So he has to find her on his own and a another, very convenient coincidence puts him on a possible trail when they bump into a model, Yan Ran, who looks exactly like their missing friend and was reportedly missing – which is how Miyuki got her modeling gig. Yan Ran is directly tied to the past of the Walled Town and has a dragon tattoo with a hidden message, when deciphered, gives the location of the Dragon Eyes. This provides the story with a side-puzzle, as Kindaichi has to break the code in a race against time, because this supposed treasure could destroy the whole of Hong Kong.

Kindaichi in hot pursuit

So there you have the thriller elements, although mostly of a relatively mild variations, but there are also the previously mentioned murders and two of those killings provide the story with a traditional detective problem.

The Hong Kong promoter of the Tokyo Girly Event, Chan Yongu, is poisoned under nearly impossible circumstances during dinner when eating poisoned soup that had been served to everyone else, including Kindaichi, without any ill-effects. However, the poisoning does not hinge on a trick allowing the murderer to unobserved spike the soup and think most viewers can (largely) work out the method. But the second murder has some real ingenuity and originality.

A man by the name of Shin Li, who gave his place at the dinner table to Chan Yongu, is beaten to death in an apartment room across the street, but all of the potential suspects where under lock down and police guard at the hotel – giving them cast-iron alibis. This alibi-trick had been used before in the series, in regards to a locked room murder, but here it's used to craft a perfect alibi and what makes it somewhat original is the tool the murderer used. I don't think it could have been done as fast as the episode suggested, but the idea is a novel one and added a new ripple to the age-old trick of hiding something in plain sight.

However, the most important murder is the third one, which does not provide a puzzle problem, but has a subtle, tell-tale clue that, if spotted, tells you who the "Poison Dragon" really is.

The identity of the murderer, even if you don't spot the tell-tale clue, probably won't come as too big a surprise to the seasoned mystery reader, but the motive was interesting as it gave a twist to the motivation that drives most murderers in this series. It was that motive, but not in the way you imagined. And that was a nice touch.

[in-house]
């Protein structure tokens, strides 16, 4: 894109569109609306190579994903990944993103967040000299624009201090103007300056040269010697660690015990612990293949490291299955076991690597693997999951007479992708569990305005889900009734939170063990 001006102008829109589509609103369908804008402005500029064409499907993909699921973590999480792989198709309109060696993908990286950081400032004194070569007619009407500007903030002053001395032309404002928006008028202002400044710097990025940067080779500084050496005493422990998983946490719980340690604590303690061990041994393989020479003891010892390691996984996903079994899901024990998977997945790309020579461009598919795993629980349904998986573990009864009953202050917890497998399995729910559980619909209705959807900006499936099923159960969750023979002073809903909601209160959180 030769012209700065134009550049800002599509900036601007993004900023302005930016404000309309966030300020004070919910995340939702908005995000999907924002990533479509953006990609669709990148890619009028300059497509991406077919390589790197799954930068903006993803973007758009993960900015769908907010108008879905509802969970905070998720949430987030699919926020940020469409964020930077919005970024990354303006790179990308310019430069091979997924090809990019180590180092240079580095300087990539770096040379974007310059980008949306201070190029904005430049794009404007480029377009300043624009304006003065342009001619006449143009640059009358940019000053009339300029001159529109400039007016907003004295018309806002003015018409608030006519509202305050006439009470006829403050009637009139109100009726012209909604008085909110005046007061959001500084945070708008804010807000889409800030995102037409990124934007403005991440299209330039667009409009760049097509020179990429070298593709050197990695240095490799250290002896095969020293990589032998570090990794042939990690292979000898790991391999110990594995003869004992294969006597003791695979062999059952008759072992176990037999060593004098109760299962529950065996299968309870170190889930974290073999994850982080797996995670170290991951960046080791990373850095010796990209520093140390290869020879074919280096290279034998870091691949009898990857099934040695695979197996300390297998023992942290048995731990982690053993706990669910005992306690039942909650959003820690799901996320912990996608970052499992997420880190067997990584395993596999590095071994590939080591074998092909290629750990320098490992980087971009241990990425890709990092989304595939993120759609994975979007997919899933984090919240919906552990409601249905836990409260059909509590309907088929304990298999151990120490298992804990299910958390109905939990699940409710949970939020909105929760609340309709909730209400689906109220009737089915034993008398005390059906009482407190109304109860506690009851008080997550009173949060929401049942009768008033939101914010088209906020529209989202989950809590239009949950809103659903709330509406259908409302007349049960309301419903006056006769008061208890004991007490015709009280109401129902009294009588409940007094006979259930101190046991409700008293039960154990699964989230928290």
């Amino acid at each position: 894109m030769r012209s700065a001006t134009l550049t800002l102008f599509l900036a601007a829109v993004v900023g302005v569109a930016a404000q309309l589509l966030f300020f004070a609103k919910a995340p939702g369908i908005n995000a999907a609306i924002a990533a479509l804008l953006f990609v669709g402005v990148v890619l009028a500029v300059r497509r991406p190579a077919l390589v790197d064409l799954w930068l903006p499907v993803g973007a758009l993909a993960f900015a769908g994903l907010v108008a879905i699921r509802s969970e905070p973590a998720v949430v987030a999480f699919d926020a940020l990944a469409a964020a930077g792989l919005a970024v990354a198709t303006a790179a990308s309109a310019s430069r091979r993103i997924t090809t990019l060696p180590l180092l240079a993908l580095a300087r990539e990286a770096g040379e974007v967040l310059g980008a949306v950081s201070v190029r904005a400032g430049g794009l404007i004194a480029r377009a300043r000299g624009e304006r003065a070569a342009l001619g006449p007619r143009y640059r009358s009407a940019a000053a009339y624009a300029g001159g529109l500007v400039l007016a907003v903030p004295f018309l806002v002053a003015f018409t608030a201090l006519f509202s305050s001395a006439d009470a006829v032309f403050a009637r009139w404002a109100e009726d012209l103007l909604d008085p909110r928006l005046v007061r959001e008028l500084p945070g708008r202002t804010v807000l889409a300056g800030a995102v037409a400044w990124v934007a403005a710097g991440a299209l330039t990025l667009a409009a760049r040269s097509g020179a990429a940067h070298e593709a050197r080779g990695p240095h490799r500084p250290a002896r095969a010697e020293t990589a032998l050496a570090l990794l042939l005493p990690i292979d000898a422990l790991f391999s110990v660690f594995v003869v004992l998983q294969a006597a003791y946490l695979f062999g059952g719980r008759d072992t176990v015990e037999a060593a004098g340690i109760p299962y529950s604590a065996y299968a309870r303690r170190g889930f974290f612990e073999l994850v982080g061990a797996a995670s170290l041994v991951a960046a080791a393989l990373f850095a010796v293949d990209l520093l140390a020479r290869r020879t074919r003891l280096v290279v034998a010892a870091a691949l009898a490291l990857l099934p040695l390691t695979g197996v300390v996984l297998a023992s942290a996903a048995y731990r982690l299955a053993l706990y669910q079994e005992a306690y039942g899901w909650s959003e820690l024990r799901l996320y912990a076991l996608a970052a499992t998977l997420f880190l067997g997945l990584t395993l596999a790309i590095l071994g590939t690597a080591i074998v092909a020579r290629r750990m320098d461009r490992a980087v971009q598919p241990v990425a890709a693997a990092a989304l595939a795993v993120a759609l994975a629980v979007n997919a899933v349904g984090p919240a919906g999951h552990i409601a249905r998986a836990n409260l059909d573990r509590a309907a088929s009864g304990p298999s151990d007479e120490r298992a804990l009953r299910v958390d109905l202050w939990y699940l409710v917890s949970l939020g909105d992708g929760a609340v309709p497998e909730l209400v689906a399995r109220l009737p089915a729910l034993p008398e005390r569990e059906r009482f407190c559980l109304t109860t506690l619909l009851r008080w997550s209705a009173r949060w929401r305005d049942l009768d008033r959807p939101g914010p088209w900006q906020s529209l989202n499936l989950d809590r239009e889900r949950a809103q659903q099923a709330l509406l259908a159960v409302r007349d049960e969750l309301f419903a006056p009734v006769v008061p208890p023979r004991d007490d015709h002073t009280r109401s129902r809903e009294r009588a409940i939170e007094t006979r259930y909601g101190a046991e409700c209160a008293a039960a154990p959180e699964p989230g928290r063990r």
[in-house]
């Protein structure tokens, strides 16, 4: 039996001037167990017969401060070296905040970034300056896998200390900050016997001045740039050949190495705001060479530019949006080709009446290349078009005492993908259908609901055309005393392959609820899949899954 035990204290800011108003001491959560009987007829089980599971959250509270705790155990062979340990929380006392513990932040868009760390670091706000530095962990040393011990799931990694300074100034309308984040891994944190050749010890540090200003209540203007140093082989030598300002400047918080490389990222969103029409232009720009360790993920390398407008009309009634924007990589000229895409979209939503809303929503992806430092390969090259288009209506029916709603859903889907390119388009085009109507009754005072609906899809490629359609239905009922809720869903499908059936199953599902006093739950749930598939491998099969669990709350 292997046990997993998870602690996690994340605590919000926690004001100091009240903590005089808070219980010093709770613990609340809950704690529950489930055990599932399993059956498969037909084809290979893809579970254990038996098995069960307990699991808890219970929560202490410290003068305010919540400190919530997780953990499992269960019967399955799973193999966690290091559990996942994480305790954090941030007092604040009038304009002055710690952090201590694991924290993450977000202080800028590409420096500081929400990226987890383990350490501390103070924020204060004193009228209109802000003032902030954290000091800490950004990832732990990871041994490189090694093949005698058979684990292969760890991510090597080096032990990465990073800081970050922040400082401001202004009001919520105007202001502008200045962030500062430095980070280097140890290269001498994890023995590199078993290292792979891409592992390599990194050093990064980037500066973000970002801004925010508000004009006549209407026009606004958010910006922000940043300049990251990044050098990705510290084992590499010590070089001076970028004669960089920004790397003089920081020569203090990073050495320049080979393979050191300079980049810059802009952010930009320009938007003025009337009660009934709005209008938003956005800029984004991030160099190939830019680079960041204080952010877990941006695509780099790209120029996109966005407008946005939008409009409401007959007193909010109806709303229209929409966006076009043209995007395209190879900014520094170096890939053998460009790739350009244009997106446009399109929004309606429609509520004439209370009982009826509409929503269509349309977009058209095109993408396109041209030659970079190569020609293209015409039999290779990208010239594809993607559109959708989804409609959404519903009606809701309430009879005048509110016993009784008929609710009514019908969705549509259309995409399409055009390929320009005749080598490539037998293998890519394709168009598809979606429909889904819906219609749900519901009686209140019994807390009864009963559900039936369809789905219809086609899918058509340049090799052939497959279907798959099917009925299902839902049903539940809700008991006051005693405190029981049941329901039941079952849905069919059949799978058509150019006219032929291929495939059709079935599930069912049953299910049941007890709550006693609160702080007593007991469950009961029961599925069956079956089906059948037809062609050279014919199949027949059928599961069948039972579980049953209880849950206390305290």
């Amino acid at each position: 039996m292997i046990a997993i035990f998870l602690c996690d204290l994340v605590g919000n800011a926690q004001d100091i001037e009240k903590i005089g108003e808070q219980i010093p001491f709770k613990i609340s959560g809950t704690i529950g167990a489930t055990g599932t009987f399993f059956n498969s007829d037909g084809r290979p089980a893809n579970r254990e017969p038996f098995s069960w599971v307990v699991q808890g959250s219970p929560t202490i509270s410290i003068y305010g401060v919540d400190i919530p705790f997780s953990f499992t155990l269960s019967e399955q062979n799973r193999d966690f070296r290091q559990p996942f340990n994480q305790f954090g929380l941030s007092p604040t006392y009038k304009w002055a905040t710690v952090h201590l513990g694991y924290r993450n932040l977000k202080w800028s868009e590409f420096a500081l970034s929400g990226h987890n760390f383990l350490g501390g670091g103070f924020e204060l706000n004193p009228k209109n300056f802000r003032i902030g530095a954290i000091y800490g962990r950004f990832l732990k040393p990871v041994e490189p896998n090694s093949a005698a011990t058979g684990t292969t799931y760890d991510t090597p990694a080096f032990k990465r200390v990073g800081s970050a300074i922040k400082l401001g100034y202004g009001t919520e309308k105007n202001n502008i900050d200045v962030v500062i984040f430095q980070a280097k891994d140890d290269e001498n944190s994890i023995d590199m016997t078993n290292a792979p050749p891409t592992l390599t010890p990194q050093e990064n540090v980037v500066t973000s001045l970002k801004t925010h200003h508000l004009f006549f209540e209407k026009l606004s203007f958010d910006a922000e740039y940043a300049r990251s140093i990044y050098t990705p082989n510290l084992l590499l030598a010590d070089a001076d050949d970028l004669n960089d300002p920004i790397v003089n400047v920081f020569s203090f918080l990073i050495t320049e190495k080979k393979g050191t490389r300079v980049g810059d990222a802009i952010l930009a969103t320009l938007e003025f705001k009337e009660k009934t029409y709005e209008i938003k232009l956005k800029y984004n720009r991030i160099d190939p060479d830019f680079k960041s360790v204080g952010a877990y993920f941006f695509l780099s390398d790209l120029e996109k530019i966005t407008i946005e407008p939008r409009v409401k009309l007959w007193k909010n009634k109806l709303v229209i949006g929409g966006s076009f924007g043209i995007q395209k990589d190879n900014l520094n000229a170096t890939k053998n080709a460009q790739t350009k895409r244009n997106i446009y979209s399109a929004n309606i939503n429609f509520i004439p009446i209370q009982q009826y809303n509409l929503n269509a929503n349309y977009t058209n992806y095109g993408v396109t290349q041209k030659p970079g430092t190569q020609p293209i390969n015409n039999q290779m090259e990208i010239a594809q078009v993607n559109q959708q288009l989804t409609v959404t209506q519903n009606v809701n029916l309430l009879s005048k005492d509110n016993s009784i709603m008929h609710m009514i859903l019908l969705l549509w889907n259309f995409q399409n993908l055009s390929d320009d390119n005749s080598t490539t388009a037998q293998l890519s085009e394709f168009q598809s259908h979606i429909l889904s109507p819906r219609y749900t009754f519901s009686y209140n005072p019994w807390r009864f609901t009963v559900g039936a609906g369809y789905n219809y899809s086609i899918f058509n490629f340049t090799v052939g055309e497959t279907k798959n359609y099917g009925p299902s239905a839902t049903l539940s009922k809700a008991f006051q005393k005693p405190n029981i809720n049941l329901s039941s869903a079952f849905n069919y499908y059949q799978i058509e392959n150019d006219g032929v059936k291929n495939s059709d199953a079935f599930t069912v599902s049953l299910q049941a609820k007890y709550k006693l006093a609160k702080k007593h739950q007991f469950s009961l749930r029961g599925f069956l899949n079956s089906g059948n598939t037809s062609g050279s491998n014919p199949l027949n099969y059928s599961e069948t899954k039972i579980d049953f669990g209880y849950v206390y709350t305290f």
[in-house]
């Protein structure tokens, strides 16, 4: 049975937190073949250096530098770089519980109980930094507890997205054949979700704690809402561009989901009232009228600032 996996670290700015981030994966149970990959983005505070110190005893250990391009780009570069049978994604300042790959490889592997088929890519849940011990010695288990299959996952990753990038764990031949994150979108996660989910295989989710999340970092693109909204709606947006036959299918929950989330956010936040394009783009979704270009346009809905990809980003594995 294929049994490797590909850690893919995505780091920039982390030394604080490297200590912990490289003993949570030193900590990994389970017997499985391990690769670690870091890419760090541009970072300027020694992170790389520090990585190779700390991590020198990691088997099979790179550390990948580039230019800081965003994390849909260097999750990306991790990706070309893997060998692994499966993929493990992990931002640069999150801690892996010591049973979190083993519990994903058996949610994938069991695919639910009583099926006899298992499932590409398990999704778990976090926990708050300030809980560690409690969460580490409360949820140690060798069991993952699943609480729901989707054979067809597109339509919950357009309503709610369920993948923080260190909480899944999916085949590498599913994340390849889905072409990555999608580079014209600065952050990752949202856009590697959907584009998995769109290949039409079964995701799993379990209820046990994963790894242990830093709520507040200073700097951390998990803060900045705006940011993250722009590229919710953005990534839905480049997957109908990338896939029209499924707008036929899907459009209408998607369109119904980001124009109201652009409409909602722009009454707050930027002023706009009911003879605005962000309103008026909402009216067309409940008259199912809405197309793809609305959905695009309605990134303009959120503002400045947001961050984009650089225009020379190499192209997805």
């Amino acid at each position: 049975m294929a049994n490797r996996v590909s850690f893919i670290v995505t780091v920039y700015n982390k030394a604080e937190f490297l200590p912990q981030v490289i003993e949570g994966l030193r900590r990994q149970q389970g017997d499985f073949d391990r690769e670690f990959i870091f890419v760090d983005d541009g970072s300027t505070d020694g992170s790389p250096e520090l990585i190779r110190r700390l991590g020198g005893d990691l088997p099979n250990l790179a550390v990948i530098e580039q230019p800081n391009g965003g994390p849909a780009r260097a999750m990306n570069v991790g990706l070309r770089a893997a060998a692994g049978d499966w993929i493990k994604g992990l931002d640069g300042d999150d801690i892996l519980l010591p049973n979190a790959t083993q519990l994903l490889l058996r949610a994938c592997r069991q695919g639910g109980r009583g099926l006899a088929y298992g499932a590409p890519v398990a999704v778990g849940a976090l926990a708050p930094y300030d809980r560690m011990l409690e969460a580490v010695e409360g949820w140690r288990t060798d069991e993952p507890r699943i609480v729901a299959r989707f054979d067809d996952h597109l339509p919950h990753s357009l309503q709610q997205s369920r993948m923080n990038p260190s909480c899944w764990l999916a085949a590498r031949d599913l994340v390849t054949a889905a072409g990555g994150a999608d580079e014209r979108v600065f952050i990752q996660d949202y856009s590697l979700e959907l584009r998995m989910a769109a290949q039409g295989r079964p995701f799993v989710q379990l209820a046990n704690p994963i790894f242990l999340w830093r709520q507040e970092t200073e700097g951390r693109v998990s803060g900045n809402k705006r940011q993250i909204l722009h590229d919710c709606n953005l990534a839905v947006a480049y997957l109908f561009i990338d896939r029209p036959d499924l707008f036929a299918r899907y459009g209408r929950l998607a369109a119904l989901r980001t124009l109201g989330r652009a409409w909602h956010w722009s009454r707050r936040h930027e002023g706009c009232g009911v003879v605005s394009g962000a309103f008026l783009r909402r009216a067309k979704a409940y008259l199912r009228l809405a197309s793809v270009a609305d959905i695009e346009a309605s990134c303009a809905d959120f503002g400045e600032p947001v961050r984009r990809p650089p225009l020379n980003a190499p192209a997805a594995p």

So The Hong Kong Kowloon Treasure Murder Case is an often fast-moving detective story with thriller elements, code cracking side puzzles, a MacGuffin, the Poison Dragon murders and unbreakable alibis, which made it an entertaining four-parter, but the overall plot and story does not measure up to the best from this series. There was too much of everything and this diluted the stronger aspects of the plot. Still, they were not bad episodes to watch. And, hey, when I'm not overly negative about Kindaichi it says something about those volumes or episodes.

(*) I'm sure those billions are in Japanese yen.


Murder Isn't Easy (1936) by Richard Hull

Richard Henry Sampson was a veteran of the First World War, serving in France for three years, before he began an inauspicious career as an accountant and this career was cut short when his first novel, published as "Richard Hull," became a success – a witty inverted detective novel titled The Murder of My Aunt (1934). A further fourteen comical, character-oriented crime novels appeared, published between 1935 and 1953, but they had been largely forgotten by mystery readers.

Hull was only remembered as the author of The Murder of My Aunt and readers usually confused even that one with C.H.B. Kitchin's similarly titled Death of My Aunt (1929). However, this has recently began to change as Hull's work is slowly being rediscovered.

The Poisoned Pen Press, under the banner of "British Library Crime Classics," reissued The Murder of My Aunt and Excellent Intentions (1938), while Ipso Books republished Murder Isn't Easy (1936). And they have announced on their website that more releases from Hull are coming soon! So we can say that Hull is beginning to enjoy the perks of the present Renaissance Era, but is Murder Isn't Easy worthy of all the praise heaped on it by my fellow reviewers (here, here and here)? Yes. It does.